Passive fire protection, or PFP, is as integral to keeping your building safe as a sprinkler system and alarms are. If you are planning to build a commercial structure for your building, you should partner with an expert in fire protection engineering to come up with a passive fire protection plan that ensures the safety of all people in your building. Here are a few elements you may want to consider as you lay out your fire safety plan.
Fire and smoke can travel quickly quickly through your building's HVAC ducts. To prevent this from happening and to try to keep the fire contained at its point of origin, consider adding fire dampers to your ductwork. The dampers are crafted from fire resistance-rated steel, and they look similar to window shutters. These shuttered sections close off to prevent the flow of smoke and flames through the building.
Fire doors serve a similar purpose to fire dampers. They are designed to contain fire and smoke in the building to help prevent from consuming the entire structure. The doors can be made from a range of materials, from wood to steel, and they must meet certain construction requirements to qualify as fire doors. For a commercial building where employees are present, business owners must comply with OSHA guidelines. Exit openings in the building must be secured with a fire door that features a self-closing mechanism. This mechanism allows the door to close on its own after it is opened to prevent fire from spreading.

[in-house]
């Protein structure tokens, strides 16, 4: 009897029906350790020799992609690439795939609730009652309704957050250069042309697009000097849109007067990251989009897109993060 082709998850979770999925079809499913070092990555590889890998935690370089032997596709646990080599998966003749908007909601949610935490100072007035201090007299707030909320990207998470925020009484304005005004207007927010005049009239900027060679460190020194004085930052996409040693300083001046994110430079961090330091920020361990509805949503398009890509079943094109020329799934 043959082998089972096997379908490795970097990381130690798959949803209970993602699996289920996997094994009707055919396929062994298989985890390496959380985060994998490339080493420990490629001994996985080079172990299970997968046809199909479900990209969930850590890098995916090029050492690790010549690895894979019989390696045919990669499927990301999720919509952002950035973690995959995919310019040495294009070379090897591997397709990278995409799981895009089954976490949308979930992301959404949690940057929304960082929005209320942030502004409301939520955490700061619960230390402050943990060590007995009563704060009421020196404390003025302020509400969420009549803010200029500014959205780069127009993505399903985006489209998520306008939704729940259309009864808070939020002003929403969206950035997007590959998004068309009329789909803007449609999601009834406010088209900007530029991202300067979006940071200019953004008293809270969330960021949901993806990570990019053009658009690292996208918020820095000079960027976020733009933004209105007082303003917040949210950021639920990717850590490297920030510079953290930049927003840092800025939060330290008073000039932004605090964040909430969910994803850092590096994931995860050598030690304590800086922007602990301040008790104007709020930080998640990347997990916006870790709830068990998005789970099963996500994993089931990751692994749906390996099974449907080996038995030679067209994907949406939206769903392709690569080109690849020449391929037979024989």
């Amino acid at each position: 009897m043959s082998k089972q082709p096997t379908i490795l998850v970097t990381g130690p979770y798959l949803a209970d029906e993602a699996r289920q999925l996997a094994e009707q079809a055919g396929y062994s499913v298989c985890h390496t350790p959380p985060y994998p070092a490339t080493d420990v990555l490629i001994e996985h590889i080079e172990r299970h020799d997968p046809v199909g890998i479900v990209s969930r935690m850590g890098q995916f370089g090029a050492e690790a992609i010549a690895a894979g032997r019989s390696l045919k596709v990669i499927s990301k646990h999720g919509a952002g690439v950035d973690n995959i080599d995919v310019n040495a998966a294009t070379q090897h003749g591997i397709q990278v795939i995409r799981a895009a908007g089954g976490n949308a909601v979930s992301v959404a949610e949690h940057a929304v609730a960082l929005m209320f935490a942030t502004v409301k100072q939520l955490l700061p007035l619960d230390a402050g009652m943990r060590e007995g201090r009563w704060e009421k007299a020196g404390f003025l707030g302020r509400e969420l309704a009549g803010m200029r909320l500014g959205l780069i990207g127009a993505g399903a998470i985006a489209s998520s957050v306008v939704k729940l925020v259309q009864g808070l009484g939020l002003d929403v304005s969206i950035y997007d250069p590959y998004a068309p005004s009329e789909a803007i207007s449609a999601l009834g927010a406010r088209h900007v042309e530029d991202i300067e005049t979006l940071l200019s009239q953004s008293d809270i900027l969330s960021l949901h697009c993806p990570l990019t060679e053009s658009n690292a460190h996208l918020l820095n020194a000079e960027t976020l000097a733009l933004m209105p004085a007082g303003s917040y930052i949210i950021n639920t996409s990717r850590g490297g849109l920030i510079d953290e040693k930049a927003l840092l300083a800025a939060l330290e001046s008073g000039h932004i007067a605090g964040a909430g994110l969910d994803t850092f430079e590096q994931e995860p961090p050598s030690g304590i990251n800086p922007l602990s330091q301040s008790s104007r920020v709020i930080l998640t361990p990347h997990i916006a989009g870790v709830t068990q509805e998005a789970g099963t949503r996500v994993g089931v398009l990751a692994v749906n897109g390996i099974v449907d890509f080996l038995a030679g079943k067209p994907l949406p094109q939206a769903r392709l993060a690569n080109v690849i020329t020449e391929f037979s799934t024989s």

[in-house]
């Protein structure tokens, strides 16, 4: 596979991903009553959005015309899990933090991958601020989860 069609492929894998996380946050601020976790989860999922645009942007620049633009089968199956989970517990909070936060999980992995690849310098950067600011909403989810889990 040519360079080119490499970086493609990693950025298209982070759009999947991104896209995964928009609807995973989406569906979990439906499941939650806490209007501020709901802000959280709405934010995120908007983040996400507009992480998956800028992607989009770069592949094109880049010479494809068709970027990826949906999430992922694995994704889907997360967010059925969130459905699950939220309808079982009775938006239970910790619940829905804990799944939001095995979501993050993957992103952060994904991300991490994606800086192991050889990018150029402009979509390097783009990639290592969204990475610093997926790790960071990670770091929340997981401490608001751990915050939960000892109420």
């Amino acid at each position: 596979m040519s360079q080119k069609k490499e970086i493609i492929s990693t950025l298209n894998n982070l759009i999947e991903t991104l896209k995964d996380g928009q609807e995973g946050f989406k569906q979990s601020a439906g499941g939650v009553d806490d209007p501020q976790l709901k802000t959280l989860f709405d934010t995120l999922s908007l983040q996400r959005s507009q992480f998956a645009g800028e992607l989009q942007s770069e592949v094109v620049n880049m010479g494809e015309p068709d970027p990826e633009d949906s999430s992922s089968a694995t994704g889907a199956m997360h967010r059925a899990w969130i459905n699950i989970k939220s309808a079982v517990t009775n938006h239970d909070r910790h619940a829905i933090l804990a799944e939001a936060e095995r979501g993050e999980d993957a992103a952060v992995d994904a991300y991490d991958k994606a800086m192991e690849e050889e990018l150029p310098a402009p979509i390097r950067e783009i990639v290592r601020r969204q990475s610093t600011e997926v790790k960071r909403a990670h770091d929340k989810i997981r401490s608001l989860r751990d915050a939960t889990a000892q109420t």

Intumescent paints offer a unique type of fire protection. When they meet with flames from a fire, the paint begins to swell, offering insulated protection from fire. These paints are used on metal beams and substrate, helping to maintain the structural integrity of a building during a fire. Talk to your fire protection engineer about the different ways you can use these paints during the construction of your building.
Fire-rated windows are crafted from fire-resistant glass and often feature wire mesh between the glass layers. This prevents the glass from exploding under the high temperatures of flames, thereby keeping fire contained and compartmentalized in the building. Fire-rated windows also prevent injuries for people exiting the building.
Your fire protection engineering specialist can walk you through these and other options for passive fire protection in your building. By constructing your building with these safety features, you can minimize the damage done in the event of a fire and keep your employees safe while on the job.Share